Dried whey product, dried whey protein concentrate, animal fat (preserved with BHA, BHT, citric acid & ethoxyquin), dried whey, calcium carbonate, L-lysine, brewer’s dried yeast, hydrolyzed yeast, sodium silico aluminate, maltodextrin, vitamin E supplement, ascorbic acid, iron proteinate, dried skimmed milk, choline chloride, magnesium sulfate, artificial flavor, DL-methionine, zinc proteinate, niacin supplement, manganese proteinate, Vitamin A supplement, lecithin, ethoxylated mono-diglycerides, propylene glycol, selenium yeast, Vitamin B12 supplement, calcium pantothenate, copper proteinate, Vitamin D3 supplement, calcium iodate, cobalt proteinate, biotin, riboflavin supplement, thiamine mononitrate, menadione sodium bisulfate complex (source of vitamin K activity), silicon dioxide, pyroxidine, hydrochloride, folic acid.
Why would manufacturers put animal fat (which is more expensive than vegetable oil) in calf milk replacer? It might have something to do with a study—which was never published—that Mary Enig told me about years ago. Researchers compared calves fed saturated fat from tallow and lard with those fed unsaturated fat from soybean oil. The calves fed tallow and lard did indeed show higher plasma cholesterol levels than the soybean oil-fed calves, and fat streaking was found in their aortas. Atherosclerosis was also enhanced (probably revealed at autopsy).
But the calves fed soybean oil showed a decline in calcium and magnesium levels in the blood, possibly due to inefficient absorption. They utilized vitamins and minerals inefficiently, showed poor growth, poor bone development and had abnormal hearts. More cholesterol per unit of dry matter was found in the aorta, liver, muscle, fat and coronary arteries, a finding which led the investigators to the conclusion the lower blood cholesterol levels in the soybean-oil fed calves may have been the result of cholesterol being transferred from the blood to other tissues where it was needed. The calves in the soybean oil group also collapsed when they were forced to move around, and they were unaware of their surroundings for short periods. They also had rickets and diarrhea.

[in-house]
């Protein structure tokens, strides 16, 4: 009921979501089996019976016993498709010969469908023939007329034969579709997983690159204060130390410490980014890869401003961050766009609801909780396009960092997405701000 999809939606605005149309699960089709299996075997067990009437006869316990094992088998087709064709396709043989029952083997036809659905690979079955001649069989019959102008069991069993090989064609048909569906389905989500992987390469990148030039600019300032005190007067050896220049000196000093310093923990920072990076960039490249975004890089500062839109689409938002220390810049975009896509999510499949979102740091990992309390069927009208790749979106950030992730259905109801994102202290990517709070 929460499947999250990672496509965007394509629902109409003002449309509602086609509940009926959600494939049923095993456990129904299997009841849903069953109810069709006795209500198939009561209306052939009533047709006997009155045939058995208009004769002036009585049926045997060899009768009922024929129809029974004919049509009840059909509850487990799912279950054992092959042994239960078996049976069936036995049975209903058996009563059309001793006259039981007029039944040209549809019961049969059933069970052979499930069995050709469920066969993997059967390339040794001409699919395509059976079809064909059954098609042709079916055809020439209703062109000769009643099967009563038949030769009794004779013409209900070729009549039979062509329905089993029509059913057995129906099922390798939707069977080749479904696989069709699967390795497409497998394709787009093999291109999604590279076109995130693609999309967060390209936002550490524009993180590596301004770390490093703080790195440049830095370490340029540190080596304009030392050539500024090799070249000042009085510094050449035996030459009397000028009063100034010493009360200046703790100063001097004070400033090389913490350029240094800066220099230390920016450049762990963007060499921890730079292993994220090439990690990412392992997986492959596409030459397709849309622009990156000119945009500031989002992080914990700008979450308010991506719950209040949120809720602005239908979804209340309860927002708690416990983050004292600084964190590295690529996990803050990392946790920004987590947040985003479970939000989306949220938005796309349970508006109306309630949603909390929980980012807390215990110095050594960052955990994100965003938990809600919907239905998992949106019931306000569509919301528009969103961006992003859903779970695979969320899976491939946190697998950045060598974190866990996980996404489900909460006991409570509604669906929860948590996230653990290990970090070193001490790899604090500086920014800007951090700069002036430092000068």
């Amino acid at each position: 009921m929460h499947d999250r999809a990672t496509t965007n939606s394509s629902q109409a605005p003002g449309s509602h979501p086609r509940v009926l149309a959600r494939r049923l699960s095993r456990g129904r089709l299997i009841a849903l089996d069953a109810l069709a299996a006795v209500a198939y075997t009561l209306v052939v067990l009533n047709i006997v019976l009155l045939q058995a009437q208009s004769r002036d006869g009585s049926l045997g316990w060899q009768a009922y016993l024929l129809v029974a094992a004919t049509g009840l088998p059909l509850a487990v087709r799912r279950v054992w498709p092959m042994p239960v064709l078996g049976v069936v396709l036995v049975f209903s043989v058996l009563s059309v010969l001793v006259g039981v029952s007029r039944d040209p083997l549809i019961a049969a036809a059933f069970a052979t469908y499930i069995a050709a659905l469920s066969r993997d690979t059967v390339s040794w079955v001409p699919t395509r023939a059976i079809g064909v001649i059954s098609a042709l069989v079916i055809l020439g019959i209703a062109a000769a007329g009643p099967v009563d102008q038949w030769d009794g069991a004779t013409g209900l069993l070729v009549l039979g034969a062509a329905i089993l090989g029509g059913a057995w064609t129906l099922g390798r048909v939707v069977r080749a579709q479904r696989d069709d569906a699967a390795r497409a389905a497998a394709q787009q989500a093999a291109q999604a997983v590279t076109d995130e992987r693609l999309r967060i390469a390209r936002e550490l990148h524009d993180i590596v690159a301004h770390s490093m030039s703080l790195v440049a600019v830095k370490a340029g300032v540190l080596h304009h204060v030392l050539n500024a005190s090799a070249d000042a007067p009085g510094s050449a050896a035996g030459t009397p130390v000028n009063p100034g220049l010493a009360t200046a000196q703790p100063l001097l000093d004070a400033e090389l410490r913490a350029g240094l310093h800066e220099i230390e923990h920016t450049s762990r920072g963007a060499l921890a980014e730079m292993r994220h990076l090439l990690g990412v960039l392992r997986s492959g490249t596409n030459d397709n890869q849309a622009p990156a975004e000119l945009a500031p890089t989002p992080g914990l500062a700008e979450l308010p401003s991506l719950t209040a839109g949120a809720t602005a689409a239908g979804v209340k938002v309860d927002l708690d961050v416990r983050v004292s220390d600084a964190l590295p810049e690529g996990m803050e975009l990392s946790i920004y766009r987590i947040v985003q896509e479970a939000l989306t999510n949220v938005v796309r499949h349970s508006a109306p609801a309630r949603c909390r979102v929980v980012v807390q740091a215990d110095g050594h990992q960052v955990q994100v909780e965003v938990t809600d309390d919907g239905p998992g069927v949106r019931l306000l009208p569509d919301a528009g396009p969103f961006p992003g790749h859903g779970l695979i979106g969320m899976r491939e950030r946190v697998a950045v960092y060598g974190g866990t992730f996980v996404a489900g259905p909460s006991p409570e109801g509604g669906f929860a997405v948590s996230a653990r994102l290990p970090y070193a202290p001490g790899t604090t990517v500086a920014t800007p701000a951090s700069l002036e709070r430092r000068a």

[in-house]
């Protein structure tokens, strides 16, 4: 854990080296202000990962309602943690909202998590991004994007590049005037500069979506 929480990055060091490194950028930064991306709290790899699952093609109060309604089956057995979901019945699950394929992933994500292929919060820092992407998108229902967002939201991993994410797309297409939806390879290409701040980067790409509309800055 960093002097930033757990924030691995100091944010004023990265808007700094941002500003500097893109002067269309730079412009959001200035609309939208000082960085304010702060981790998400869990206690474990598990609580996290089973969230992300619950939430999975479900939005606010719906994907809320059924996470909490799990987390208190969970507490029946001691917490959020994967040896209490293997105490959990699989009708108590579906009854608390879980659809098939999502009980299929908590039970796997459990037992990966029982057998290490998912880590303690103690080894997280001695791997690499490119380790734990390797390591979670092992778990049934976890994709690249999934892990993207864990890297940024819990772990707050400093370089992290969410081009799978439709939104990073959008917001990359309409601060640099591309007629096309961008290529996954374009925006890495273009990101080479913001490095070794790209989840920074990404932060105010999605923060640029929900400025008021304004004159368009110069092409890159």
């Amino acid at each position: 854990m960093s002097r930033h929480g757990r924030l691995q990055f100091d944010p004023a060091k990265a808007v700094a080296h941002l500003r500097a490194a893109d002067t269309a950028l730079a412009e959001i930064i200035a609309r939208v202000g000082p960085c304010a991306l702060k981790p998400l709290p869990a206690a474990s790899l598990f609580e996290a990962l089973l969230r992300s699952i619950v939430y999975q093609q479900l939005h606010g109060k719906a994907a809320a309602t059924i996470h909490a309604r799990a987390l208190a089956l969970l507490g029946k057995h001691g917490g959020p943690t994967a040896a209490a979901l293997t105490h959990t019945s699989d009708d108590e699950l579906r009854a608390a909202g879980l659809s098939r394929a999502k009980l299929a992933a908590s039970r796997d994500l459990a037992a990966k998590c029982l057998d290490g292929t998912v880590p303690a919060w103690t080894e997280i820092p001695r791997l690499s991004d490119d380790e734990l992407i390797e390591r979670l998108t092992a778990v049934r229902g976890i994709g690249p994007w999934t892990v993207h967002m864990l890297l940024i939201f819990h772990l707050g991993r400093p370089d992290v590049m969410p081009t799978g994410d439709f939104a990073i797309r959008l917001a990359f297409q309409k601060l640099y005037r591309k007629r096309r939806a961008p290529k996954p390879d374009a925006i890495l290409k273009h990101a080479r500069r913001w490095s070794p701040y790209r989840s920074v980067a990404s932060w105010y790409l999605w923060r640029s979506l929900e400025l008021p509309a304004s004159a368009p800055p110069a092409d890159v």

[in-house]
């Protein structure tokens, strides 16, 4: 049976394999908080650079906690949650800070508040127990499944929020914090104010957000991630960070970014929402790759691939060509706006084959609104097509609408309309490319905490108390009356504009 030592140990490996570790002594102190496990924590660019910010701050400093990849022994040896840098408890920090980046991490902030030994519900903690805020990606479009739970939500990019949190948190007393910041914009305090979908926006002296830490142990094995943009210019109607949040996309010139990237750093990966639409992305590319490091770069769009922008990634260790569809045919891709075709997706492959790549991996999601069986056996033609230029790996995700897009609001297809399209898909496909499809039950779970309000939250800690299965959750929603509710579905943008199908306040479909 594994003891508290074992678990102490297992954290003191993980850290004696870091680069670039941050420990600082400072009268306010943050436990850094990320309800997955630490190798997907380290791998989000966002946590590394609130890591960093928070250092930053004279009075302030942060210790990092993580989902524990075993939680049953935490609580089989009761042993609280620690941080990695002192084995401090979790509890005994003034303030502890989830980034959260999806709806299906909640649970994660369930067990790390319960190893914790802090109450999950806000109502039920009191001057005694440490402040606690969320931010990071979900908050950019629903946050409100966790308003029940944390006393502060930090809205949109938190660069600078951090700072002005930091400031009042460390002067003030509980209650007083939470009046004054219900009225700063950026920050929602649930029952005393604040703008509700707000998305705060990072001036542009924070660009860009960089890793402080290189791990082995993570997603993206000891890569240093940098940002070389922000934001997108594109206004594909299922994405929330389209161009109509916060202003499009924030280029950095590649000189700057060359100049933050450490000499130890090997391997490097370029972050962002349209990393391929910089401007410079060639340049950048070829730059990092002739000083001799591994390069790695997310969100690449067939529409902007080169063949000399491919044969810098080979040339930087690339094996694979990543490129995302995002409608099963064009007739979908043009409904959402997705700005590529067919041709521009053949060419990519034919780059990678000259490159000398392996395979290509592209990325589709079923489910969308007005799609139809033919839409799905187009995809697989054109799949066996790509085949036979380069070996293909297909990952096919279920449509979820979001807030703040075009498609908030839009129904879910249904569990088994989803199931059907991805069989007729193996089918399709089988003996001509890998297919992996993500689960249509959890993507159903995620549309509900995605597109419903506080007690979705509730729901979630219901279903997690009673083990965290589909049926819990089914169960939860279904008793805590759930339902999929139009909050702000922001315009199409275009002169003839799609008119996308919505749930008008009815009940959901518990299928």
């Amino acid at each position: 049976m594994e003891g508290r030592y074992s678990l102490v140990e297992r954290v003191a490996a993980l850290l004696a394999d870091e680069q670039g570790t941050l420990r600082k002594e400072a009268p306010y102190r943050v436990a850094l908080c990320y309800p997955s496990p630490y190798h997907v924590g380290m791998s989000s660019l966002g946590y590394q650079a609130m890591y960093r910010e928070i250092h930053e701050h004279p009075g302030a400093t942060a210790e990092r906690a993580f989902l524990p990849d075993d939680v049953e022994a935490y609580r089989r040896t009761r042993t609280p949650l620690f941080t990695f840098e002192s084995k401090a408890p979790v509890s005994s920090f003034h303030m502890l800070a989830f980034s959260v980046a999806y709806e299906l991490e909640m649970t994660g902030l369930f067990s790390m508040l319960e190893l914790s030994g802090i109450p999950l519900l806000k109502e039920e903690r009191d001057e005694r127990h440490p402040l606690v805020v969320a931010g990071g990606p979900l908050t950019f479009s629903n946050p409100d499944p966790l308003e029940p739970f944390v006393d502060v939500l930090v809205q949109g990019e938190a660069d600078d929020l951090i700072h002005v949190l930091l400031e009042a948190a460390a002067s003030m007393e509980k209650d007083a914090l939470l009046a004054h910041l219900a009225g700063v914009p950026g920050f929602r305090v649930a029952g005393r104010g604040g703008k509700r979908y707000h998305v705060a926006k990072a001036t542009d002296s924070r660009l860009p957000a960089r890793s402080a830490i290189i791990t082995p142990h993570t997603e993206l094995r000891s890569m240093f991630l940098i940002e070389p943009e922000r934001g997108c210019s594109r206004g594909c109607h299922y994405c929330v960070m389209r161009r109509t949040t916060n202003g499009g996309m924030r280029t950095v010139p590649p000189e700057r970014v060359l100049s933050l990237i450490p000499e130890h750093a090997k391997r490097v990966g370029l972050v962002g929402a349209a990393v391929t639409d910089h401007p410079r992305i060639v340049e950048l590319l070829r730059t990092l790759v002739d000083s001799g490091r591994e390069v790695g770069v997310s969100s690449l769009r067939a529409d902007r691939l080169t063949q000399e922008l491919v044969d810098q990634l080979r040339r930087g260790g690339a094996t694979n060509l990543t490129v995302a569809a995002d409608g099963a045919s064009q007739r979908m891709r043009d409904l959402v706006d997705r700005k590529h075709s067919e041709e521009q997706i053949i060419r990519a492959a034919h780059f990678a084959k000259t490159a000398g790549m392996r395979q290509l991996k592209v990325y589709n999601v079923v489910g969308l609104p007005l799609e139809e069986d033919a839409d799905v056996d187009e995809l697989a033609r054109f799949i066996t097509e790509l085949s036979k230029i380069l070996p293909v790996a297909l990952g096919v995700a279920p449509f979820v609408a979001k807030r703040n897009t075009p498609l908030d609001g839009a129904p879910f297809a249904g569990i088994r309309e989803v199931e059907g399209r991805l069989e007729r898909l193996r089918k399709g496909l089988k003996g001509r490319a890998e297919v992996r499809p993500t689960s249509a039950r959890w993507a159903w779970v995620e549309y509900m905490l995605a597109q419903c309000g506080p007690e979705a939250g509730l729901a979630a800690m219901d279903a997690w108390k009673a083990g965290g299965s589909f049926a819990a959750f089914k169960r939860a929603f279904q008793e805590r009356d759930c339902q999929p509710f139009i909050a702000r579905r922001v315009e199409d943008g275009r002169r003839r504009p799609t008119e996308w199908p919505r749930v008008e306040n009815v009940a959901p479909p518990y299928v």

One probable reason that calves need animal fat in their formula is that, like all mammals, they need cholesterol to grow properly, and animal fats are our best source of cholesterol.
Human babies on formula are not so lucky. With their complex nervous system, human babies need cholesterol even more than calves, but their formula contains only cholesterol-free vegetable oils. See the recent analysis of baby formula by Sylvia Onusic: The “fats” that our human babies get in formula are soy oil, high oleic safflower oil and sometimes coconut oil or palm oil. Soy oil and high oleic safflower oil are not only cholesterol-free, but invariably rancid; coconut oil and palm oil don’t have any cholesterol either.
Once an employee of a formula company said to Mary Enig: “We know we need to have cholesterol in the baby formula, but the industry won’t allow it.”
There are lots of other things babies need from animal fats that they don’t get from vegetable oils, including saturated fats (necessary for growth and so many processes in the body) and arachidonic acid (now added to most brands of baby formula, but it is a synthetic version made from algae.)
We are a nation that pretends to love children. We also pride ourselves on making “science-based” decisions. Actually, most of the decisions we make today are based on economics, not science. It makes economic sense to give calves the fats they need to grow properly, because there is more money to be made in healthy cows than in sick cows.
But when it comes to humans, there is a lot more money to be made from sick unhappy children than from healthy, robust, happy, intelligent, normal children. Besides, animal fats cost more than vegetable oils, and corporate profits are far more important in today’s world than healthy people.
What to do if you can’t breastfeed? Give your baby our homemade, whole-food formula. It is rich in cholesterol and all the natural nutrients that baby needs, and because it is made with raw milk, it contains various enzymes that ensure that all the cholesterol and all the nutrients are absorbed.
Over the last twenty years, literally thousands of babies have gotten a healthy start in life with our homemade formula. It may be a little more trouble to make it than to buy cholesterol-deficient formula (although it costs no more), but I guarantee parents they will save themselves bushels of trouble as their child grows.